Please don't. This would be off-topic there as well.

> or with your [Operating System]
> (even though you don't want to use their API, you may have to).


Correct.

 
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Rolf Magnus
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      01-24-2004
E. Robert Tisdale wrote:

> Victor Bazarov wrote:
>
>> Neither C nor C++ has any means
>> to control/communicate with a device (in your case a hard drive).

>
> Nonsense!
> Most hardware drivers are written in C.


If people write about "C" or "C++" here, they mean those languages as
defined by the ISO/IEC standards, and those really don't have any way
to control hardware. You need system specific extensions that are not
part of the language itself.

 
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dude
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      01-24-2004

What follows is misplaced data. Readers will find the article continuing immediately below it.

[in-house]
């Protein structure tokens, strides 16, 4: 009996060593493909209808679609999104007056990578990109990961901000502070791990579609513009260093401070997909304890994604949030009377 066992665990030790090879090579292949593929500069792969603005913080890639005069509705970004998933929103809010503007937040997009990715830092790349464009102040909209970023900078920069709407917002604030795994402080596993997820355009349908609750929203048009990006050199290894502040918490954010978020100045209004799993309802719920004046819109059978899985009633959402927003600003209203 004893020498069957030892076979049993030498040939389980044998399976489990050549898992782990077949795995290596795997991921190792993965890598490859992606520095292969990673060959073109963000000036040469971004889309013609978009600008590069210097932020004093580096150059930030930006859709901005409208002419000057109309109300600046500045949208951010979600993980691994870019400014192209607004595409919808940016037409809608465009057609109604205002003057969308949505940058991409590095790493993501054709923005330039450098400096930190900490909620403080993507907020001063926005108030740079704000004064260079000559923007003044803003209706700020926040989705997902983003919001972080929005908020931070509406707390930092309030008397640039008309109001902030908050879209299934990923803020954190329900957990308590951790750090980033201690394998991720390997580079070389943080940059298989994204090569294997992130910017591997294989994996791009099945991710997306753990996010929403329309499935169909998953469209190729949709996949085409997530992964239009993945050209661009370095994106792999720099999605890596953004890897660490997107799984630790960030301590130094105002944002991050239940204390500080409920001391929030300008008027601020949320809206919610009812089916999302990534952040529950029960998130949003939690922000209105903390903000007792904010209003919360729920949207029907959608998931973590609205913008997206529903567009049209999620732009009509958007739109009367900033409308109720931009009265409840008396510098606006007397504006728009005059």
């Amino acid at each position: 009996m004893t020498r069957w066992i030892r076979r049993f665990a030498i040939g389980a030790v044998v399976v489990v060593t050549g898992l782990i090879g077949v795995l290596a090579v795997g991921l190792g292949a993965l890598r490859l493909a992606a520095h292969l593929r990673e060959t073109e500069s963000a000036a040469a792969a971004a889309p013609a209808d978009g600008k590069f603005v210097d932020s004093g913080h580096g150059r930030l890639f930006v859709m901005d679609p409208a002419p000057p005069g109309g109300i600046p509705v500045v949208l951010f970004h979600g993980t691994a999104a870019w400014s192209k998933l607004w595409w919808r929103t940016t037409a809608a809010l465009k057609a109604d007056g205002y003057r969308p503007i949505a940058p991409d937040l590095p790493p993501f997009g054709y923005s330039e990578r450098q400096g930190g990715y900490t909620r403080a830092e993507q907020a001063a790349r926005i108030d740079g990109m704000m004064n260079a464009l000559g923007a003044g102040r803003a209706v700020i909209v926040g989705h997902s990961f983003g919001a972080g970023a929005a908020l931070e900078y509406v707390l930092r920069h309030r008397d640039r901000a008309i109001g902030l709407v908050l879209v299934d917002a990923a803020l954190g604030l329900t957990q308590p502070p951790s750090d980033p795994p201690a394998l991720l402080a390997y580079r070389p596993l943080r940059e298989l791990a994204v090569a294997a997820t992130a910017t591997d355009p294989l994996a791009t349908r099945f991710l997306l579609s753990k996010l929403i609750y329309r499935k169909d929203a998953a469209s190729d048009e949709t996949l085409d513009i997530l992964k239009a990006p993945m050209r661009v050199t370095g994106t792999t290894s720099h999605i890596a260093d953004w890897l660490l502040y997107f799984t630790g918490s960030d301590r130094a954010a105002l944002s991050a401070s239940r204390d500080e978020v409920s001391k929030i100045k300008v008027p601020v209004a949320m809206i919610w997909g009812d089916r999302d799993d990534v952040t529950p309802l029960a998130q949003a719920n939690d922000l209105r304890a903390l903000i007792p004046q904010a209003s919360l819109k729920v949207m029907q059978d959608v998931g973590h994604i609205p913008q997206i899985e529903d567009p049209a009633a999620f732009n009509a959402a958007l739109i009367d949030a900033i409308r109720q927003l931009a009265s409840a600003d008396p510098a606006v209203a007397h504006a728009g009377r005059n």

"Rolf Magnus" <(E-Mail Removed)> wrote in message
news:butl1f$fae$05$(E-Mail Removed)-online.com...
> E. Robert Tisdale wrote:
>
> > Victor Bazarov wrote:
> >
> >> Neither C nor C++ has any means
> >> to control/communicate with a device (in your case a hard drive).

> >
> > Nonsense!
> > Most hardware drivers are written in C.

>
> If people write about "C" or "C++" here, they mean those languages as
> defined by the ISO/IEC standards, and those really don't have any way
> to control hardware. You need system specific extensions that are not
> part of the language itself.


So C and C++ don't have any way to communicate directly w/hardware? You can
write an OS in almost all C... So if you booted to DOS or something like
that you would HAVE to use the DOS interrupts to read/write to the hard
drive? Wouldn't that be slow for programs like Norton Ghost and the like???

I know this is off topic but Robert said it would be off topic in an
Assembler group as well. If C can't do it Assembler certainly could.


 
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Rolf Magnus